New fund launched to buy moving image work

The Art Fund in partnership with Thomas Dane Gallery has launched the Moving Image Fund for Museums in order to support the acquisition of artists’  film and video works by museums.

The first two galleries to benefit from the fund are Towner Art Gallery in Eastbourne and Whitworth Art Gallery in Manchester. The scheme, which is currently in its pilot phase, will provide £200,000 to each gallery over the next two years.

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  • Published in News

How to use Crowdfunding

It seems like a great way of getting significant funding for your project and, if you read the headlines, several people have had serious success.  

Some groups have such successful crowdfunding campaigns that they over fund!  Others reach dizzying numbers which are sometimes in the millions (and why they hit the headlines).  Star Citizen, a video game, is listed as the most well-funded crowdfunding project to date.  It isn’t really an art project but it does give some indication of what is possible.  They originally set their goal at $500,000 and actually raised an eye-watering $76,100,597 ! 

But not all of them are successful and it has a lot to do with how you put your funding campaign together and what you do with it once it is running.

Here at we have helped fund a few projects which have caught the eye of our editor.  These were small amounts: £10, 20 50 here and there and they won’t change the world, but that is the whole point of crowdfunding - lots of relatively small amounts from lots of relatively large numbers of people.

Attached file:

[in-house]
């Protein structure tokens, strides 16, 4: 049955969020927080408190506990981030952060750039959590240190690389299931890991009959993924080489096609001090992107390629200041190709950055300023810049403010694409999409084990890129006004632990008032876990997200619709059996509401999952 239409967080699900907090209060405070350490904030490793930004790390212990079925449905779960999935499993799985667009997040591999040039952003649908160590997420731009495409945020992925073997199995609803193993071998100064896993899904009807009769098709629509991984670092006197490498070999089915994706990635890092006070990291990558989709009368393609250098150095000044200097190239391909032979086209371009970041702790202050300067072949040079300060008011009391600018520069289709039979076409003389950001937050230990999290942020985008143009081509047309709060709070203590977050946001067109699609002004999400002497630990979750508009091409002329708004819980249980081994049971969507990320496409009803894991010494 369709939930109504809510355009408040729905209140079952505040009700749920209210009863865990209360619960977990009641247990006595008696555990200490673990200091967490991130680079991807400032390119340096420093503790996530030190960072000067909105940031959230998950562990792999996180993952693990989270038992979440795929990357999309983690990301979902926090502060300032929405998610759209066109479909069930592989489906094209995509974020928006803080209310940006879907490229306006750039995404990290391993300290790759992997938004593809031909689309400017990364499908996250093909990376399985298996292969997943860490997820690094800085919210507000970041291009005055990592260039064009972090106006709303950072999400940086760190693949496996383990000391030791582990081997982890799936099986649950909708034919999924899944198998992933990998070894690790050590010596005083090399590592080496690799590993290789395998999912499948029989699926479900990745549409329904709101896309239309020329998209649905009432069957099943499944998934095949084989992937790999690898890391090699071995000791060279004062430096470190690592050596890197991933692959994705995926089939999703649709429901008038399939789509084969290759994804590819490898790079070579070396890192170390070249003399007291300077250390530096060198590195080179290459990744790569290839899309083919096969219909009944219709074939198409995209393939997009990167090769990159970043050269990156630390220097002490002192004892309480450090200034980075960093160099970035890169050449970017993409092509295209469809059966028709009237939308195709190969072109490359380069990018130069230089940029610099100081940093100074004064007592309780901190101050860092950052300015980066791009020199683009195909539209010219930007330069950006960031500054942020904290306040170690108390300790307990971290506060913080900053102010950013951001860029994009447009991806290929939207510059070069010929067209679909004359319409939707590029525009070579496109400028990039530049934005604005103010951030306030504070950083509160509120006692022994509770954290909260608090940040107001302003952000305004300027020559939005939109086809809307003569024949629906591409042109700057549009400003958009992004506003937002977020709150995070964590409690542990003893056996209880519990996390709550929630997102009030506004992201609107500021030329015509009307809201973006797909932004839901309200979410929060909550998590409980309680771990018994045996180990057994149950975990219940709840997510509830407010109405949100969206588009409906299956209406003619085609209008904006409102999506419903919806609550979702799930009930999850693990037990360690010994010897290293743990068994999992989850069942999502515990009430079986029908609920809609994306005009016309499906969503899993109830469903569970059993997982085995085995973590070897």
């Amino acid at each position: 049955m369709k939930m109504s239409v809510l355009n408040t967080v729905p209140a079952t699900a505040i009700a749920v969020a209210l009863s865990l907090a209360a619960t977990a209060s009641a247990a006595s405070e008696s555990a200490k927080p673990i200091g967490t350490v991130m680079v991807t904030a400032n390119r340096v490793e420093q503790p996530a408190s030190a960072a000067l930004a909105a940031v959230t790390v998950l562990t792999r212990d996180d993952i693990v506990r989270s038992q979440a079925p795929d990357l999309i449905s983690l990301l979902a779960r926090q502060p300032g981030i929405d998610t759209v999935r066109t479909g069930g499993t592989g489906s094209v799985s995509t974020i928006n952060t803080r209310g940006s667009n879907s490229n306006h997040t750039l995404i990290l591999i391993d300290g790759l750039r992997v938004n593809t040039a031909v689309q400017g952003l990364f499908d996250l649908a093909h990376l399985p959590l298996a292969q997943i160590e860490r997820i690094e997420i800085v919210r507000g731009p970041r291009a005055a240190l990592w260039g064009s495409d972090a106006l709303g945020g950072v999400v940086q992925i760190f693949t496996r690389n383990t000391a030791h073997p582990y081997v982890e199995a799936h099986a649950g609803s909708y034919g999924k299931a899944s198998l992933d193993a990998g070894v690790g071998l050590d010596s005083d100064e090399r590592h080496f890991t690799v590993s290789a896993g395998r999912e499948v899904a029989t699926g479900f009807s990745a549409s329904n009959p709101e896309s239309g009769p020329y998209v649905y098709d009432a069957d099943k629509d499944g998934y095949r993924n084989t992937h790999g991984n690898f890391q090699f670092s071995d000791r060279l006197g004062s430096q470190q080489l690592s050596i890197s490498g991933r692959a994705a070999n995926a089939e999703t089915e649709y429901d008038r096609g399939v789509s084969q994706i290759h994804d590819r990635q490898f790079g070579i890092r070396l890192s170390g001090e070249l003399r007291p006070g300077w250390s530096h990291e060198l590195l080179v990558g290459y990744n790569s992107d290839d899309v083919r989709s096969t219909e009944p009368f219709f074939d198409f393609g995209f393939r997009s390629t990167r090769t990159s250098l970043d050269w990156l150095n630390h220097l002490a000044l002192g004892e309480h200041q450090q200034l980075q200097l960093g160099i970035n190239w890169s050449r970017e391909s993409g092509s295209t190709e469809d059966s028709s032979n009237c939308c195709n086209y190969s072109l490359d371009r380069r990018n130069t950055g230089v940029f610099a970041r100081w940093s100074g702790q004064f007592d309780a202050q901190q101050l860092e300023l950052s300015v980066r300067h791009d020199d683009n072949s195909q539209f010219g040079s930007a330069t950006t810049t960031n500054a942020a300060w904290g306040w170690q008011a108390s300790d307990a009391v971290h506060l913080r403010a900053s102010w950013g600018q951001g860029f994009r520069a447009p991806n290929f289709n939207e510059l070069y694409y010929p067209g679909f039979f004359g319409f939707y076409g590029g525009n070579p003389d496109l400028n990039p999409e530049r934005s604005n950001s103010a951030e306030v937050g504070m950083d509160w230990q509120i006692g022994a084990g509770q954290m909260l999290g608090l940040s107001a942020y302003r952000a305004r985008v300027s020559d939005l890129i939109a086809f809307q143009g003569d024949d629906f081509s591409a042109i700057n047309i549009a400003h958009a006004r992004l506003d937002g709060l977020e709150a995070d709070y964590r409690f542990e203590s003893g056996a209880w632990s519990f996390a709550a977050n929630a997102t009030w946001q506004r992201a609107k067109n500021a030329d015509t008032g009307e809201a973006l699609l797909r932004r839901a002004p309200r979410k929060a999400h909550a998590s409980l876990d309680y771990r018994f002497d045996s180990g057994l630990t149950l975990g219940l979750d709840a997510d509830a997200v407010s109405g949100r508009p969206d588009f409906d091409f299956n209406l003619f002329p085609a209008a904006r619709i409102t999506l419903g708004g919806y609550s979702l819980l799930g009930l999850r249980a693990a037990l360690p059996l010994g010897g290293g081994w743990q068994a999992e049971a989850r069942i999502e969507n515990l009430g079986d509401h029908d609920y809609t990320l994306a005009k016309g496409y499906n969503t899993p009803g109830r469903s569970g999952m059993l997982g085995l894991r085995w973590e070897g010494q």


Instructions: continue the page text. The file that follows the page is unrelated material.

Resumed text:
From our own experience we know that campaigns need to get their incentives right and make sure they have the correct ‘value’.

One project we helped fund was to raise money for the installation of work in a group show of 4 artists in London.  To Fill A Void took raised £435 from 27 backers.  In real terms, a tiny campaign but, they raised the money they needed which allowed the show to take place.  Interestingly their original goal was a modest (£250) so they over funded.

Like most of these campaigns, they offered incentives and, in this case, just one.  For a £10 pledge you would receive a limited edition print made especially for the exhibition.  That made it an easy choice for the funder - £10.00 for an original limited edition print is really reasonable and you also have the added knowledge that you helped artists do something they are passionate about.

Another we funded recently was for an arts festival in Lincoln.  They also offered a single incentive:  For a pledge of £5.00 you received - their thanks.

It seems they had originally started offering a much lower starting pledge of £1.00 but no one responded.  There appears to be a perceived value here and one Pound is just too low.

To be honest, had we not known some of the people involved with this project, we would not have funded it - that isn’t really an incentive.  We gave more that the requested £5.00 but that is just because we had an ‘emotional’ connection with the project and knew what it was about.